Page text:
I enjoyed it to an extent, but I confess that I didn’t feel really gripped by it. There were a few tedious sections that were just too drawn out. On the other hand, the poem is sprinkled with pithy phrases:

Some truth there was, but dash’d and brew’d with lies,
To please the fools, and puzzle all the wise.
Succeeding times did equal folly call,
Believing nothing, or believing all.


So easy still it proves in factious times
With public zeal to cancel private crimes.

I can why Pope drew aphoristic inspiration from Dryden and, although Pope probably hit the mark with greater consistency, Dryden’s efforts still impressed me. His characters, however, didn’t have the same impact as, say, Milton achieves in Paradise Lost. Dryden’s plotting Achitophel is no match for Milton’s Satan, and Absalom also seems pretty thin. On the other hand, the psychology of ambition and Absalom’s dilemma (his ambition versus his denial of it) is handled well and the philosophical tangents are quite interesting. Dryden also can’t match the complexity of Milton’s diction and syntax, but I guess Milton had the advantage of writing a supple blank verse which allowed for more expansive phrasing compared to Dryden’s tight rhymed couplets – two different aesthetics.

Dryden drips with irony and was clearly born to be a satirist. The poem clearly is as much about events surrounding his own king, Charles II, as the biblical King David. It’s a public poem, engaging with some of the key issues of his day. Dryden ironises to considerable effect and even more so in Macflecknoe, a lighter poem, which I probably enjoyed more and will come to next time.

Sunday, November 15, 2009

Kevin Blechdom and Jamie Lidell

I was listening to a seven-year-old CD I'd got free from Wire magazine and enjoyed a track by Kevin Blechdom, who (to my surprise) turned out to be a woman. On YouTube, I discovered this performance below, which was apparently rehearsed from scratch in under one hour. It's something else. Jamie Lidell has quite a voice - I also really like his song Another Day, even if it's far more conventional than this one:

Friday, November 13, 2009

Dryden and the Contemporary Reader

In the mid-eighties, John Peel asked listeners to his alternative music radio show who they felt was the least trendy band in the world. Peel’s answer was Status Quo, and he played track after track by them for weeks to prove it. In poetic terms, who is the least trendy poet? I’d guess John Dryden (1631-1700) would come far up many lists. Even the name, Dry-den, is enough to confirm the prejudices of many.

I’ve been reading the introduction by Roger Sharrock to an old Selected Poems of John Dryden (Heinnemann, 1963, 1968), which I must have picked up secondhand some years ago. The former owner has written on the book only once, on the inside title page – “Is Gulliver’s Travels a Novel?” – so his/her mind may not quite have extended as far as the contents. This is a shame, as it’s a splendid introduction to the predominant ideas of the 17th century, how they influenced Dryden, what he himself questioned, and what made him stand out from the pack. Sharrock certainly demonstrates how easy it is to nod assent to contemporary fashions as if they possess innate truths rather than simply being products of an age, which ages to come will pull apart under their own microscope:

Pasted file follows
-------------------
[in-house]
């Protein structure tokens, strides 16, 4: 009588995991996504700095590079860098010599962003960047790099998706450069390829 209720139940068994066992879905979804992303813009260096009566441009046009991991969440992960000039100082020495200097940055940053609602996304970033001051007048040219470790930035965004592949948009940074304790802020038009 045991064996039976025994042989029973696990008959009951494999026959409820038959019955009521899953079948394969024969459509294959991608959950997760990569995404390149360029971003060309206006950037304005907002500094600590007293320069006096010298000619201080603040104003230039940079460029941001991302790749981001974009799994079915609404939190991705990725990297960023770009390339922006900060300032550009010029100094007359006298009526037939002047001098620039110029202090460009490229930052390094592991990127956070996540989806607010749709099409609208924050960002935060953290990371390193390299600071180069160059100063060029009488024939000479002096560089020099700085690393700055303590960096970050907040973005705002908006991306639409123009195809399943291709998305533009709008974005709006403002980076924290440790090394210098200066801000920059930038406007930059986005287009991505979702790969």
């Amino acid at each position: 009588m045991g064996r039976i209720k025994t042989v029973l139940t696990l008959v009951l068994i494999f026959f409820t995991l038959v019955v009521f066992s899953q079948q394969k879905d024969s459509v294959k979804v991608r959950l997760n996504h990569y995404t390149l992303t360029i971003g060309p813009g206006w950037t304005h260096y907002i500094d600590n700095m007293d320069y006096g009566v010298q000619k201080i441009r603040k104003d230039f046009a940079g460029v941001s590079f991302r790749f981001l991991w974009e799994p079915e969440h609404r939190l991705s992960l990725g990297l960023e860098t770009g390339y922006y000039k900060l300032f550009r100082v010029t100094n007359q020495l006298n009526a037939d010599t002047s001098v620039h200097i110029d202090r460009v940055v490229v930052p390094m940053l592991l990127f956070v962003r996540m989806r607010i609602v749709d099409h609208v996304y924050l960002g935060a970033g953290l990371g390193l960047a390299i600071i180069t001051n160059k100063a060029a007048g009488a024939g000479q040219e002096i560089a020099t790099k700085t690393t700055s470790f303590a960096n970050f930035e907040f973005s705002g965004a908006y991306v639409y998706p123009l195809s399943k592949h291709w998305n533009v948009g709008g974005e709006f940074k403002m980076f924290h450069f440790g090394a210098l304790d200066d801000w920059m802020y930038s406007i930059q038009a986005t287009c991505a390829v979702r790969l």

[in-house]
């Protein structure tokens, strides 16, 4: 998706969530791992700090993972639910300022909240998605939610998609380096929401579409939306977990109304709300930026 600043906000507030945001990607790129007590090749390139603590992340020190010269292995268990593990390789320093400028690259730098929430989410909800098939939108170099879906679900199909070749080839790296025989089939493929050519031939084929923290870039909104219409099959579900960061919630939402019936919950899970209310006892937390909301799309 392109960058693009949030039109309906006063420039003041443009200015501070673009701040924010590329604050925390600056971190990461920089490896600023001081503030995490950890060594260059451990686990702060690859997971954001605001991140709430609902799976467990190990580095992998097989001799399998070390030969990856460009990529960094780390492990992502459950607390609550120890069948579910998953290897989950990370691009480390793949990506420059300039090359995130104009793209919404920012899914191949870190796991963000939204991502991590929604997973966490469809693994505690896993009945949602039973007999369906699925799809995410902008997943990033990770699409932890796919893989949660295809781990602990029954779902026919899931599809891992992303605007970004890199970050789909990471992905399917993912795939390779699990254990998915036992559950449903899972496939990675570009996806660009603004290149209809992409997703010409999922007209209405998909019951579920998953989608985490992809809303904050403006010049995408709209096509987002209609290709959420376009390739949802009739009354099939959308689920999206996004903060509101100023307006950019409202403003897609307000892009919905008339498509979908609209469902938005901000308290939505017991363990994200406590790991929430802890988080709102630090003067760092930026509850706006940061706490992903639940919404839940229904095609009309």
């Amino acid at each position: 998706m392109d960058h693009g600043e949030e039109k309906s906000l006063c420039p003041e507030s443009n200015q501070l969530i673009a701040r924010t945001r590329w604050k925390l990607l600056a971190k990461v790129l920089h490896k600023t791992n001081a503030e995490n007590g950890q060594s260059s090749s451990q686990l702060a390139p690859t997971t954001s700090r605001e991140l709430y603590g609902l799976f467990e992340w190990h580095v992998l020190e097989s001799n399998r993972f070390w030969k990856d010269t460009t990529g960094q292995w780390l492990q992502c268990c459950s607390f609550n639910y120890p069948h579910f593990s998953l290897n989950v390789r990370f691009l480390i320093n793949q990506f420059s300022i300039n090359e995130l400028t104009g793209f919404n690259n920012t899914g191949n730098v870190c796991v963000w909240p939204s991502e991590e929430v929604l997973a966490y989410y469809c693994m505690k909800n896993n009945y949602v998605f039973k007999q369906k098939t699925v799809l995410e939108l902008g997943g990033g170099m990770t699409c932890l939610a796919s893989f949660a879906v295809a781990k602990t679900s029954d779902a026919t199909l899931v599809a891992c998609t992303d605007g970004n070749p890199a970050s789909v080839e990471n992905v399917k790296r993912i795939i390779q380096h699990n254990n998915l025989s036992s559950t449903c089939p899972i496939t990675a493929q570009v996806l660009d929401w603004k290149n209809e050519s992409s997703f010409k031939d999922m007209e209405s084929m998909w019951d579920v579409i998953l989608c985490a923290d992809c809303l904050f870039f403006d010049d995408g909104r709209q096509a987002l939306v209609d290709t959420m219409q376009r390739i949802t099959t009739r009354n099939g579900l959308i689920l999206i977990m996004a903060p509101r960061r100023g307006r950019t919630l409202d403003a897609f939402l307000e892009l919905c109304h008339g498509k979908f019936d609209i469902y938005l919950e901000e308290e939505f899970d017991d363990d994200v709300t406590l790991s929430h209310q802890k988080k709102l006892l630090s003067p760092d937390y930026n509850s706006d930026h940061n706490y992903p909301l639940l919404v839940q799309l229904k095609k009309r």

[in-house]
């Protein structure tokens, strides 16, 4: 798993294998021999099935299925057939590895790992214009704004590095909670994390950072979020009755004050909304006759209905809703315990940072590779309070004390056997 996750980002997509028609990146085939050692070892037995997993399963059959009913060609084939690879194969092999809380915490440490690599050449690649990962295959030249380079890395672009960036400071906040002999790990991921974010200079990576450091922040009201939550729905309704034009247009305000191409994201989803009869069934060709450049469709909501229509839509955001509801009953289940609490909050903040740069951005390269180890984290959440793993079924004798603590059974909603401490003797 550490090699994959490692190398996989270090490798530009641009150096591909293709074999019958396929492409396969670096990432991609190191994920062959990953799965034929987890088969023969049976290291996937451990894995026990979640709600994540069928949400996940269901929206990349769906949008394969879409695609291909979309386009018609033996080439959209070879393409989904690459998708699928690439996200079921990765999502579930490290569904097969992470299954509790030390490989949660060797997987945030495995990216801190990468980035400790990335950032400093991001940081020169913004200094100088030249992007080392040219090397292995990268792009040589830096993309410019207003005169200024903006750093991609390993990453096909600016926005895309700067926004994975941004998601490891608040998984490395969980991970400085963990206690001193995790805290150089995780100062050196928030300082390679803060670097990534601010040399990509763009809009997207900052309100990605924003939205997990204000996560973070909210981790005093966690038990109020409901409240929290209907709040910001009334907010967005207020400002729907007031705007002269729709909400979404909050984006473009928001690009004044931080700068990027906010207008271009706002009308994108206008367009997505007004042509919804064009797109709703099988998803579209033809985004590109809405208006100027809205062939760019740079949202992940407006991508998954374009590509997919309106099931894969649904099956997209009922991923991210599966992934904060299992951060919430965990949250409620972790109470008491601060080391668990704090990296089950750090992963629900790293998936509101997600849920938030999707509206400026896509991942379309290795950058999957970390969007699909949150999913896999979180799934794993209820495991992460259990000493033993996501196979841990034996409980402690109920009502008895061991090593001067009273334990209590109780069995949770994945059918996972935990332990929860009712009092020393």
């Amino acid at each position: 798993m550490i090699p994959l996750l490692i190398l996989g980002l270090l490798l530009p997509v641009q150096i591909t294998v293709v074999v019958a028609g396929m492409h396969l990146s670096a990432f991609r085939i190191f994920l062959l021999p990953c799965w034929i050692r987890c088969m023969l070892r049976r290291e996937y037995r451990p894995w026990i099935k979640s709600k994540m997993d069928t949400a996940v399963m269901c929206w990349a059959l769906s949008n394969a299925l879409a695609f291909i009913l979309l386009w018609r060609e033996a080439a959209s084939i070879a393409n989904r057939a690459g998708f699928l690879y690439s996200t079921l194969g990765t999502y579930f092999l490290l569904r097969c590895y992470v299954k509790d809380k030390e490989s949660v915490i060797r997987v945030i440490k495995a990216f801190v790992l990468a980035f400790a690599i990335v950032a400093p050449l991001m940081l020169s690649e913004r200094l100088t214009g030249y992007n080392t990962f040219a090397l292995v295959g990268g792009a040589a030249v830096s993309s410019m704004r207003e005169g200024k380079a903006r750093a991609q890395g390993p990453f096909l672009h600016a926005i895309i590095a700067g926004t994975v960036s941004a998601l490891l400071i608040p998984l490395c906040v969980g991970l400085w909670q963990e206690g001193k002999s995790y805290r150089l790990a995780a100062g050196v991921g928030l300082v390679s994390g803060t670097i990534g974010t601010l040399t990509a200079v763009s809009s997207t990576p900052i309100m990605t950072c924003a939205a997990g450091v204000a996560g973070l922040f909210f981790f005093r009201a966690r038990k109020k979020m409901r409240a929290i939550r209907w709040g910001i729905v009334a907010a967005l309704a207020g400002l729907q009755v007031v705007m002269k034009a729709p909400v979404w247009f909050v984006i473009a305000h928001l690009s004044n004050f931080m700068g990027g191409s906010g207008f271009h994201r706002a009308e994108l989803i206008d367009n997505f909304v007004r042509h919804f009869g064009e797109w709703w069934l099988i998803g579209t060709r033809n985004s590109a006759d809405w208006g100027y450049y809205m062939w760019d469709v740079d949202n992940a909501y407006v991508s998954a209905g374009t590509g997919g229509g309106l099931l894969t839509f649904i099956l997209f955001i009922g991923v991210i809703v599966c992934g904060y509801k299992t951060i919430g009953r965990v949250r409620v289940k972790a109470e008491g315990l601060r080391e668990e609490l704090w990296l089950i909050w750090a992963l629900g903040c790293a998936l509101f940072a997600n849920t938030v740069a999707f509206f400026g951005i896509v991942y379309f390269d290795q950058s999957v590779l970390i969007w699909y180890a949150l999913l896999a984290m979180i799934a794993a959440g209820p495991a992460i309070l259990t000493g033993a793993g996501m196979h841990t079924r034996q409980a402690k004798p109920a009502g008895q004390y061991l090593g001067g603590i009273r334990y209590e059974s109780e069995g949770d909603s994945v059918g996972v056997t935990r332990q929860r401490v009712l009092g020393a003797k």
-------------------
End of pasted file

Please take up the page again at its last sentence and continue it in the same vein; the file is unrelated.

“The modern reader, whether consciously or not, is usually guided by notions of what a poem should be which derive from symbolism. It should be, not do; it should not state something, but offer a unified experience not definable in any other terms, so that its operation may be better compared to that of a flower or a musical phrase or to a dance movement than to the non-poetic use of words in discourse. Dryden’s poems emphatically do things; they point to purposes outside the poems, they make statements which can be paraphrased as political manifestos or logical arguments.” (p.15)

I can see some of my assumptions in there, and assumptions are always worth questioning – both at an intellectual level and in the practice of writing and evaluating poetry. Anyway, I’m going to read a little Dryden over the next week or so. He has a reputation for ordered reason and neo-classicism. The Romantics disliked his work, feeling that there was too much mind and not enough heart in it, but Eliot spoke out in his favour, as did (perhaps even more commendably) Hopkins before it had become trendy to do so. Sharrock says of Dryden’s work that “its predominant qualities are energy and exuberance,” and also that “absurdity is given a certain poetic grandeur and even beauty in his humorous passages.” I’ve read Dryden before, but never with a great deal of attention, and I’m looking forward to the experience.

Wednesday, November 11, 2009

StAnza Virtual Poetry Festival

I’m very much looking forward to this Saturday’s Distant Voices: StAnza’s Virtual Poetry Festival (that’s Saturday 14th November). Live on your computer screen, you can hear poets reading throughout the day from Tblisi, St Andrews, Mumbai, Vicenza, Skye, New York, Amsterdam, Sacramento, and other places besides (the programme with times of broadcast is at the link). You can only watch this live as it unfolds on Saturday – it won’t be left online afterwards.

The event is also being screened in the Byre Theatre in St Andrews. It would be fun to go there, but I’m not going to make it. I will tune in on my computer though. A unique event, which you can watch wherever you are in the world.